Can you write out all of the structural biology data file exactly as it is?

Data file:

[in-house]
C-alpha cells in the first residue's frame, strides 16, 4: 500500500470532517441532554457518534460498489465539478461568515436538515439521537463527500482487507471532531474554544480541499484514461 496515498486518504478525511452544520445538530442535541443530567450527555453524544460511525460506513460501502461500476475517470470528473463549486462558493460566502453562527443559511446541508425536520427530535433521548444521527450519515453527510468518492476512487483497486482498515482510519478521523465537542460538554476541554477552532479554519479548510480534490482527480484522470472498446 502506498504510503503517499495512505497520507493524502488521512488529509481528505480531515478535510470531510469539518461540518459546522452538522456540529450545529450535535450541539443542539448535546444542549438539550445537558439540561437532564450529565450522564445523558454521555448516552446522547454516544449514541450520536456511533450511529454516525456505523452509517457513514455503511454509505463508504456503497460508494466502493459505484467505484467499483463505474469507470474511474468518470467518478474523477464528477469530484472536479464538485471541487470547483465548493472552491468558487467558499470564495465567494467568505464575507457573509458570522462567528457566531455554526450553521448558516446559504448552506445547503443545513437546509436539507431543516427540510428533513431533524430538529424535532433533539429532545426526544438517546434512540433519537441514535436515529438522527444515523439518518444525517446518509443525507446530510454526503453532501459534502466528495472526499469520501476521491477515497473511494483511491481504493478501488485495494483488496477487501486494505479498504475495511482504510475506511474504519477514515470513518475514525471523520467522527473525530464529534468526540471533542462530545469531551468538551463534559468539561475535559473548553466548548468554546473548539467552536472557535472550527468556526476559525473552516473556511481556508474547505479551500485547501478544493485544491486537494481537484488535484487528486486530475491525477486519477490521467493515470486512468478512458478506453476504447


[in-house]
C-alpha cells in the first residue's frame, strides 16, 4: 500500500470532517441532554457518534460498489465539478461568515436538515439521537463527500482487507471532531474554544480541499484514461 496515498486518504478525511452544520445538530442535541443530567450527555453524544460511525460506513460501502461500476475517470470528473463549486462558493460566502453562527443559511446541508425536520427530535433521548444521527450519515453527510468518492476512487483497486482498515482510519478521523465537542460538554476541554477552532479554519479548510480534490482527480484522470472498446 502506498504510503503517499495512505497520507493524502488521512488529509481528505480531515478535510470531510469539518461540518459546522452538522456540529450545529450535535450541539443542539448535546444542549438539550445537558439540561437532564450529565450522564445523558454521555448516552446522547454516544449514541450520536456511533450511529454516525456505523452509517457513514455503511454509505463508504456503497460508494466502493459505484467505484467499483463505474469507470474511474468518470467518478474523477464528477469530484472536479464538485471541487470547483465548493472552491468558487467558499470564495465567494467568505464575507457573509458570522462567528457566531455554526450553521448558516446559504448552506445547503443545513437546509436539507431543516427540510428533513431533524430538529424535532433533539429532545426526544438517546434512540433519537441514535436515529438522527444515523439518518444525517446518509443525507446530510454526503453532501459534502466528495472526499469520501476521491477515497473511494483511491481504493478501488485495494483488496477487501486494505479498504475495511482504510475506511474504519477514515470513518475514525471523520467522527473525530464529534468526540471533542462530545469531551468538551463534559468539561475535559473548553466548548468554546473548539467552536472557535472550527468556526476559525473552516473556511481556508474547505479551500485547501478544493485544491486537494481537484488535484487528486486530475491525477486519477490521467493515470486512468478512458478506453476504447